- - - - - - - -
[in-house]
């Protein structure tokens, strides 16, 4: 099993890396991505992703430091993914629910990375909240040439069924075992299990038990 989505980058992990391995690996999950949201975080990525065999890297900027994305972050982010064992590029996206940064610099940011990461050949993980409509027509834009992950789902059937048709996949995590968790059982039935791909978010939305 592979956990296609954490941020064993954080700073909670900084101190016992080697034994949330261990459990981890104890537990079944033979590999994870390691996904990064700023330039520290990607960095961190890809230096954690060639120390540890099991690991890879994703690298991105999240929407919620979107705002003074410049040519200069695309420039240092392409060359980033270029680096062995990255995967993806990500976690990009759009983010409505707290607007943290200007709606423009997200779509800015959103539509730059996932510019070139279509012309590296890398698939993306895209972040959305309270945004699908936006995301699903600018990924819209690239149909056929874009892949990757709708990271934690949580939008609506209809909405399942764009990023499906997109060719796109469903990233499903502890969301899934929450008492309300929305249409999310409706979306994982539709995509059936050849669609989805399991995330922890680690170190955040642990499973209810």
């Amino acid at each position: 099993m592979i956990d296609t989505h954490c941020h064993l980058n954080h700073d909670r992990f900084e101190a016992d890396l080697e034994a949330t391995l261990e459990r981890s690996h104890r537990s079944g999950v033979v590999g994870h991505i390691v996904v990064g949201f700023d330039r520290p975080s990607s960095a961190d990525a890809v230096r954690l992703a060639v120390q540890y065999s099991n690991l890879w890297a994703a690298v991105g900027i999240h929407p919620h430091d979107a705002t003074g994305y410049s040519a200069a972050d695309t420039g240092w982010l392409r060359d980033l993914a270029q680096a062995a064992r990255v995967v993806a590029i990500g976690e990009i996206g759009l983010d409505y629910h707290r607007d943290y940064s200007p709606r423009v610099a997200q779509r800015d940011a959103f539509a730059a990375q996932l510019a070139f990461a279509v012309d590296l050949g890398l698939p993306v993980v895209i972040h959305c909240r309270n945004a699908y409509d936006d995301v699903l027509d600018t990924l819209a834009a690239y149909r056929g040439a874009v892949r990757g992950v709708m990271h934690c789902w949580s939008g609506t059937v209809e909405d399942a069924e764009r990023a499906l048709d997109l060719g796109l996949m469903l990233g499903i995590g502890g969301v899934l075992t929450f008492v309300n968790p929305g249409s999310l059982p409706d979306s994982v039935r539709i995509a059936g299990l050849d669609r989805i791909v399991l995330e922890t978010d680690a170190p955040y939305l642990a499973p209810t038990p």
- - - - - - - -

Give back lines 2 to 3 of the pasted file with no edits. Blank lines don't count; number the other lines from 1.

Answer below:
């Protein structure tokens, strides 16, 4: 099993890396991505992703430091993914629910990375909240040439069924075992299990038990 989505980058992990391995690996999950949201975080990525065999890297900027994305972050982010064992590029996206940064610099940011990461050949993980409509027509834009992950789902059937048709996949995590968790059982039935791909978010939305 592979956990296609954490941020064993954080700073909670900084101190016992080697034994949330261990459990981890104890537990079944033979590999994870390691996904990064700023330039520290990607960095961190890809230096954690060639120390540890099991690991890879994703690298991105999240929407919620979107705002003074410049040519200069695309420039240092392409060359980033270029680096062995990255995967993806990500976690990009759009983010409505707290607007943290200007709606423009997200779509800015959103539509730059996932510019070139279509012309590296890398698939993306895209972040959305309270945004699908936006995301699903600018990924819209690239149909056929874009892949990757709708990271934690949580939008609506209809909405399942764009990023499906997109060719796109469903990233499903502890969301899934929450008492309300929305249409999310409706979306994982539709995509059936050849669609989805399991995330922890680690170190955040642990499973209810």
């Amino acid at each position: 099993m592979i956990d296609t989505h954490c941020h064993l980058n954080h700073d909670r992990f900084e101190a016992d890396l080697e034994a949330t391995l261990e459990r981890s690996h104890r537990s079944g999950v033979v590999g994870h991505i390691v996904v990064g949201f700023d330039r520290p975080s990607s960095a961190d990525a890809v230096r954690l992703a060639v120390q540890y065999s099991n690991l890879w890297a994703a690298v991105g900027i999240h929407p919620h430091d979107a705002t003074g994305y410049s040519a200069a972050d695309t420039g240092w982010l392409r060359d980033l993914a270029q680096a062995a064992r990255v995967v993806a590029i990500g976690e990009i996206g759009l983010d409505y629910h707290r607007d943290y940064s200007p709606r423009v610099a997200q779509r800015d940011a959103f539509a730059a990375q996932l510019a070139f990461a279509v012309d590296l050949g890398l698939p993306v993980v895209i972040h959305c909240r309270n945004a699908y409509d936006d995301v699903l027509d600018t990924l819209a834009a690239y149909r056929g040439a874009v892949r990757g992950v709708m990271h934690c789902w949580s939008g609506t059937v209809e909405d399942a069924e764009r990023a499906l048709d997109l060719g796109l996949m469903l990233g499903i995590g502890g969301v899934l075992t929450f008492v309300n968790p929305g249409s999310l059982p409706d979306s994982v039935r539709i995509a059936g299990l050849d669609r989805i791909v399991l995330e922890t978010d680690a170190p955040y939305l642990a499973p209810t038990p």